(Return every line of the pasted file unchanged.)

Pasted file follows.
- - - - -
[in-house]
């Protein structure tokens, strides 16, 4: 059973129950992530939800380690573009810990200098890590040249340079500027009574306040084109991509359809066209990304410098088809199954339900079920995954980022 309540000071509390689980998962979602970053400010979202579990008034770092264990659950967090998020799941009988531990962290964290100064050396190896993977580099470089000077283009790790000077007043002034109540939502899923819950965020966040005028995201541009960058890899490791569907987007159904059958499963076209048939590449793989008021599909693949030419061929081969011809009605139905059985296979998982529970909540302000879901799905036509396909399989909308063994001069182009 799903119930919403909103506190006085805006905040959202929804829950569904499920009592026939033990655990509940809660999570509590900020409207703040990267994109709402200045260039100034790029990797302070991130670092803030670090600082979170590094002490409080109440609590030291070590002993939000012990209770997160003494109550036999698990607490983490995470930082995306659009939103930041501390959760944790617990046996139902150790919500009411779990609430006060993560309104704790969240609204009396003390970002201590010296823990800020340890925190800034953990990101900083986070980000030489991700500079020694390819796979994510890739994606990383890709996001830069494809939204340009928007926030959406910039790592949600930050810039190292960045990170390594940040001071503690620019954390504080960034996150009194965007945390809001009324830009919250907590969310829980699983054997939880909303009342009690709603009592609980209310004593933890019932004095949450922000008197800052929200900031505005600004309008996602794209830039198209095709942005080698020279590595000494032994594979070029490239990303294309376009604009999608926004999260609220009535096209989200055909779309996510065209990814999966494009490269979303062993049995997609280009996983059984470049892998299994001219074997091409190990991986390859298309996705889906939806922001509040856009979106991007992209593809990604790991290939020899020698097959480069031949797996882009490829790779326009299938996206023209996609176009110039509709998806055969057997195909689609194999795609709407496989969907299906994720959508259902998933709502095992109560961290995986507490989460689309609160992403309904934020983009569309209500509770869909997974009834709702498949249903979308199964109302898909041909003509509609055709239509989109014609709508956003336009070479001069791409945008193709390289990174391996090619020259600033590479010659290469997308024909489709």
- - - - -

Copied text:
[in-house]
């Protein structure tokens, strides 16, 4: 059973129950992530939800380690573009810990200098890590040249340079500027009574306040084109991509359809066209990304410098088809199954339900079920995954980022 309540000071509390689980998962979602970053400010979202579990008034770092264990659950967090998020799941009988531990962290964290100064050396190896993977580099470089000077283009790790000077007043002034109540939502899923819950965020966040005028995201541009960058890899490791569907987007159904059958499963076209048939590449793989008021599909693949030419061929081969011809009605139905059985296979998982529970909540302000879901799905036509396909399989909308063994001069182009 799903119930919403909103506190006085805006905040959202929804829950569904499920009592026939033990655990509940809660999570509590900020409207703040990267994109709402200045260039100034790029990797302070991130670092803030670090600082979170590094002490409080109440609590030291070590002993939000012990209770997160003494109550036999698990607490983490995470930082995306659009939103930041501390959760944790617990046996139902150790919500009411779990609430006060993560309104704790969240609204009396003390970002201590010296823990800020340890925190800034953990990101900083986070980000030489991700500079020694390819796979994510890739994606990383890709996001830069494809939204340009928007926030959406910039790592949600930050810039190292960045990170390594940040001071503690620019954390504080960034996150009194965007945390809001009324830009919250907590969310829980699983054997939880909303009342009690709603009592609980209310004593933890019932004095949450922000008197800052929200900031505005600004309008996602794209830039198209095709942005080698020279590595000494032994594979070029490239990303294309376009604009999608926004999260609220009535096209989200055909779309996510065209990814999966494009490269979303062993049995997609280009996983059984470049892998299994001219074997091409190990991986390859298309996705889906939806922001509040856009979106991007992209593809990604790991290939020899020698097959480069031949797996882009490829790779326009299938996206023209996609176009110039509709998806055969057997195909689609194999795609709407496989969907299906994720959508259902998933709502095992109560961290995986507490989460689309609160992403309904934020983009569309209500509770869909997974009834709702498949249903979308199964109302898909041909003509509609055709239509989109014609709508956003336009070479001069791409945008193709390289990174391996090619020259600033590479010659290469997308024909489709």